19. The scene opens with Marlowe's shadow on the door of the Sternwood mansion. He's already a dark presence. Marlowe enters an ornate hallway reeking of wealth. His loose stride and posture is in contrast to the formal hallway. He is polite enough to take off his hat. The flirtatious daughter descends the stairs. Her brightness and energy are also in contrast to the surroundings. She comes on strong to Marlowe but clothes the come-on in childishness. He's not thrown off and not uninterested. He handles the situation adroitly showing he's in command regardless of the situation. His meeting with Sternwood is beautifully executed. The scene in the hothouse conveys Sternwoods physical situation. The dialog is great. Sternwood's unvarnished self knowing and worldliness is delightfully direct. Marlowe for his part shows he knew a lot about the Sternwood situation before arriving. So know we know he's comfortable confident and smart. I was reminded of Dana Andrews in Laura. Detectives are not particularly impressed by the rich and powerful. A subtle way of telling us there's always something under the shiny surface. I can't see much difference in Bogarts portrayals of Spade and Marlowe.
  20. The Naked City is considered a Film Noir, but I never thought it was. It always felt more like a police procedural and the documentary style enhanced that feeling.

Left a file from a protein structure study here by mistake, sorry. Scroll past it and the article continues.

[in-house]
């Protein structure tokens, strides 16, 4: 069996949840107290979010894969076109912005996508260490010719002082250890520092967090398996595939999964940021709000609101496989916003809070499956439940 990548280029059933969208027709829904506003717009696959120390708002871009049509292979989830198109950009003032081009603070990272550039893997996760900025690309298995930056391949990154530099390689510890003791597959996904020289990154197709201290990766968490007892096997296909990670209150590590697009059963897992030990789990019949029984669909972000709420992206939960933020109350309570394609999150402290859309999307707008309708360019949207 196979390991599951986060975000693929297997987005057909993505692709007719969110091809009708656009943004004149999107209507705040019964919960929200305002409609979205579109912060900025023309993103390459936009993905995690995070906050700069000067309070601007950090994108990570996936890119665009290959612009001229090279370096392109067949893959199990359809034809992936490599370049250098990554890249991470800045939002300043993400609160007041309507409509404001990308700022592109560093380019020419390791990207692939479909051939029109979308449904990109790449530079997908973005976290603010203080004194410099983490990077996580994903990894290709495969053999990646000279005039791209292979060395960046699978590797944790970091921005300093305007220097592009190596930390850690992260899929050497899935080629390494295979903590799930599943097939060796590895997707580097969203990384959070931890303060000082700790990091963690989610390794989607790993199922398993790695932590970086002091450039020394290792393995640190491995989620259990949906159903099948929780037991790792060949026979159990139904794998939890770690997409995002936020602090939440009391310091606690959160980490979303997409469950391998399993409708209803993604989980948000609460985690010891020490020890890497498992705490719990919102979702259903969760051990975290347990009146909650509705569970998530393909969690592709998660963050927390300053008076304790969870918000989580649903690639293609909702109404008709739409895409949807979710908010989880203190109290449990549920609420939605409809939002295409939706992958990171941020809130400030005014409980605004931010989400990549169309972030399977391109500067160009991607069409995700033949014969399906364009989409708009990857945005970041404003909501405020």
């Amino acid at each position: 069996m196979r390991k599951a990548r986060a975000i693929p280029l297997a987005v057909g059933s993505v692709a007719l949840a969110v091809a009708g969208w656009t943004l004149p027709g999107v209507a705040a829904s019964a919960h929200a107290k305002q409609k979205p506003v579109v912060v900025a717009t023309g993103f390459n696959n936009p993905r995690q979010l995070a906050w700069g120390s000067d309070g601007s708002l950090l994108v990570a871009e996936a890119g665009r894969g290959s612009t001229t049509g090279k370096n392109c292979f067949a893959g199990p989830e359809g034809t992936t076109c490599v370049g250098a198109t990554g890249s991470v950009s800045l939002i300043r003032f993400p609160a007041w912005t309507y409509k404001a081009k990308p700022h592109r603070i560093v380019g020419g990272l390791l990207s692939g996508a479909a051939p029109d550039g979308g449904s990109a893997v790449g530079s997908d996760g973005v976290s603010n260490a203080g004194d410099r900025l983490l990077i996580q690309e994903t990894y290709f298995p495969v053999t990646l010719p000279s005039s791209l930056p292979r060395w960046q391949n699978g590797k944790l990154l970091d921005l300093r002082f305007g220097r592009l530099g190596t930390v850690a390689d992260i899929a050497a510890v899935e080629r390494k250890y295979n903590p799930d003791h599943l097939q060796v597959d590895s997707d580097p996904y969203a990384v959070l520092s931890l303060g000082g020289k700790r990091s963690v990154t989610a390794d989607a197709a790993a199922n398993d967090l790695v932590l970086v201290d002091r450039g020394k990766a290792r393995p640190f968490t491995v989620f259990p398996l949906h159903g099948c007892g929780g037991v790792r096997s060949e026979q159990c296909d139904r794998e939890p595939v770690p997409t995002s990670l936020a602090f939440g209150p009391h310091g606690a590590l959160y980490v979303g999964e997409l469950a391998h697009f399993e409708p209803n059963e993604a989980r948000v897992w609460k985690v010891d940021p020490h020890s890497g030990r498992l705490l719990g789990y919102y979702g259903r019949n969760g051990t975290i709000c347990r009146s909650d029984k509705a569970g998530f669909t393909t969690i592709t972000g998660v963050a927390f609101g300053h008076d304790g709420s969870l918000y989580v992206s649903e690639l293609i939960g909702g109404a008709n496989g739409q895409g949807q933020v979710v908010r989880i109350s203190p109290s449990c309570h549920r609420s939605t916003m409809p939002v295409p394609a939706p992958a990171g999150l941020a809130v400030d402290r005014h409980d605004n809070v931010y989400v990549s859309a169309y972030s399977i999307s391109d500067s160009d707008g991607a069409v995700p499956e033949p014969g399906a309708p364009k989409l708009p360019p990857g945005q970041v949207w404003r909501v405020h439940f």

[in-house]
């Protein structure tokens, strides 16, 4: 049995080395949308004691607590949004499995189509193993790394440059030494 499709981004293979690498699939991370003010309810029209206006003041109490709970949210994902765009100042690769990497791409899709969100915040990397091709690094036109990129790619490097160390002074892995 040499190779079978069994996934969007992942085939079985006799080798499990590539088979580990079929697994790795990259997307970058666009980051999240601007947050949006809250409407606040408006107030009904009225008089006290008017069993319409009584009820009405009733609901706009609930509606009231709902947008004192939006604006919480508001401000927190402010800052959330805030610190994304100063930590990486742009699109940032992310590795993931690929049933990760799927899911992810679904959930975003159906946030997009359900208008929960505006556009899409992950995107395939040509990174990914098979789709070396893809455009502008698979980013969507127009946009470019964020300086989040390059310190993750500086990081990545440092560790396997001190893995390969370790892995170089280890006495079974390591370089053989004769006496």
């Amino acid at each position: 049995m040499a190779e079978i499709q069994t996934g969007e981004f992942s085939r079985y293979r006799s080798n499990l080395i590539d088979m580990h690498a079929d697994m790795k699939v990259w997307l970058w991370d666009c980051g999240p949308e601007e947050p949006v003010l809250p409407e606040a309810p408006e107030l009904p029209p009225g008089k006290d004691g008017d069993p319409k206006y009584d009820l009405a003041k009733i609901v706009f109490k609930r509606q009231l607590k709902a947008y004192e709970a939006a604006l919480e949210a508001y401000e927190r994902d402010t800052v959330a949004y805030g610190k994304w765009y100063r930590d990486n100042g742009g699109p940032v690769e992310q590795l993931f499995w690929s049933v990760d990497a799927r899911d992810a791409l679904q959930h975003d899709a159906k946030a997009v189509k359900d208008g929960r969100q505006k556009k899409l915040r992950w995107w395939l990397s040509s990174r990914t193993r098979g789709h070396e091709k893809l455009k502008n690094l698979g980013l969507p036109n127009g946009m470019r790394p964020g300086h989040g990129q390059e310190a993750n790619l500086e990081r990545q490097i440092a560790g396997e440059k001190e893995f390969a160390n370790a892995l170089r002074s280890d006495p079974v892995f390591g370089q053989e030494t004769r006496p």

21. Films Noir are very sympathetic with their characters. They may be criminals morally ambiguous, trapped in circumstances beyond their control, plagued by bad decisions or just trying to survive but, we always feel for them. Something inherited from the socially conscious gangster films. The documentary opening of Border Incident tells us to anticipate a story about the problems of real people in the real world. On the surface it's a world of plenty achieved by industriousness. In the middle there's opportunity for large numbers of people who crowd the border waiting to follow the process and take advantage of that opportunity through the legitimate means. Underneath are those unable or unwilling to use the legitimate process. They take their chances in the darkness and are victimized on both sides of the border. On a personal note regarding the intertwining artistic influences on Film Noir, if we consider John Huston to be Dashiell Hammett we can consider Anthony Mann to be Jim Thompson
  22. Sweet Smell of Success was the first film I thought of when music and Film Noir was discussed . The music itself was a strong element of the story as was jazz and jazz musicians as part of the underworld. Martin Milner was a straight-laced guy but no one would question a jazz musician being busted for possession. Made him an easy mark.
  23. Gilda glows with energy and unbridled exuberance in this number. I hadn't previously noticed how she removed her glove like an experienced stripper. She's brassy and so is the music. All the men love it, even the bouncer, but Johnny's jealous and enraged. He pulls her away and she rebels at him stopping her from being honest with the world. She's not proud of what she is, but she doesn't want to hide it. If she was a hard-boiled detective she could be proud or at lease blasé about her experience with the low life.
  24. It was June 8 1949 when the FBI named a number of Hollywood people as members of the Communist Party. The list included John Garfield and Edward G Robinson. Later Congress cited 10 writers and directors for contempt for refusing to disclose their political affiliations. They came to be known as the Hollywood 10 and were convicted and imprisoned. The atmosphere generated by these events is often cited as a contributing factor in the mood of Film Noir of the period.